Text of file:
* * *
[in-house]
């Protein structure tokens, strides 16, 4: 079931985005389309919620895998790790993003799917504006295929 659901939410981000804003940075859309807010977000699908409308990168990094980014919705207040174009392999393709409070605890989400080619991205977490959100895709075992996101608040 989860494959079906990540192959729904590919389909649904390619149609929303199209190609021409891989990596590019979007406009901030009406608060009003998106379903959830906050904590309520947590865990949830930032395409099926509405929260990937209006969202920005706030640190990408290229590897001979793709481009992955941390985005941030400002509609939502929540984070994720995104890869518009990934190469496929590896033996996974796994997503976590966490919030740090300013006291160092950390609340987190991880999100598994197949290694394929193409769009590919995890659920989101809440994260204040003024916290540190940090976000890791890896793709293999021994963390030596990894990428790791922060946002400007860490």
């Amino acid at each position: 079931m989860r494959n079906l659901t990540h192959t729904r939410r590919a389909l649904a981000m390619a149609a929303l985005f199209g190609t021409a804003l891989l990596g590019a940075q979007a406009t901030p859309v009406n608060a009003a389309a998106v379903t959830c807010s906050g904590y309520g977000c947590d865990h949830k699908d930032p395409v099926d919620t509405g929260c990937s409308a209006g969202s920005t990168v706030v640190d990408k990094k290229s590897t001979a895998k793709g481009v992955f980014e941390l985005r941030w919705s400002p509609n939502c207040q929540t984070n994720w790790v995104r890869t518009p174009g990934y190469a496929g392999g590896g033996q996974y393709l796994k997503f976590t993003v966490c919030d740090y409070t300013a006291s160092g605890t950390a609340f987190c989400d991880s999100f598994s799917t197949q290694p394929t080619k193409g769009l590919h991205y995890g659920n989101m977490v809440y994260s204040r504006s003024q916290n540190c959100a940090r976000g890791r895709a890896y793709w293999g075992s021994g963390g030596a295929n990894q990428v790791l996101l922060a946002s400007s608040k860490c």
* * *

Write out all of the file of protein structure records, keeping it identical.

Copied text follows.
[in-house]
């Protein structure tokens, strides 16, 4: 079931985005389309919620895998790790993003799917504006295929 659901939410981000804003940075859309807010977000699908409308990168990094980014919705207040174009392999393709409070605890989400080619991205977490959100895709075992996101608040 989860494959079906990540192959729904590919389909649904390619149609929303199209190609021409891989990596590019979007406009901030009406608060009003998106379903959830906050904590309520947590865990949830930032395409099926509405929260990937209006969202920005706030640190990408290229590897001979793709481009992955941390985005941030400002509609939502929540984070994720995104890869518009990934190469496929590896033996996974796994997503976590966490919030740090300013006291160092950390609340987190991880999100598994197949290694394929193409769009590919995890659920989101809440994260204040003024916290540190940090976000890791890896793709293999021994963390030596990894990428790791922060946002400007860490």
């Amino acid at each position: 079931m989860r494959n079906l659901t990540h192959t729904r939410r590919a389909l649904a981000m390619a149609a929303l985005f199209g190609t021409a804003l891989l990596g590019a940075q979007a406009t901030p859309v009406n608060a009003a389309a998106v379903t959830c807010s906050g904590y309520g977000c947590d865990h949830k699908d930032p395409v099926d919620t509405g929260c990937s409308a209006g969202s920005t990168v706030v640190d990408k990094k290229s590897t001979a895998k793709g481009v992955f980014e941390l985005r941030w919705s400002p509609n939502c207040q929540t984070n994720w790790v995104r890869t518009p174009g990934y190469a496929g392999g590896g033996q996974y393709l796994k997503f976590t993003v966490c919030d740090y409070t300013a006291s160092g605890t950390a609340f987190c989400d991880s999100f598994s799917t197949q290694p394929t080619k193409g769009l590919h991205y995890g659920n989101m977490v809440y994260s204040r504006s003024q916290n540190c959100a940090r976000g890791r895709a890896y793709w293999g075992s021994g963390g030596a295929n990894q990428v790791l996101l922060a946002s400007s608040k860490c």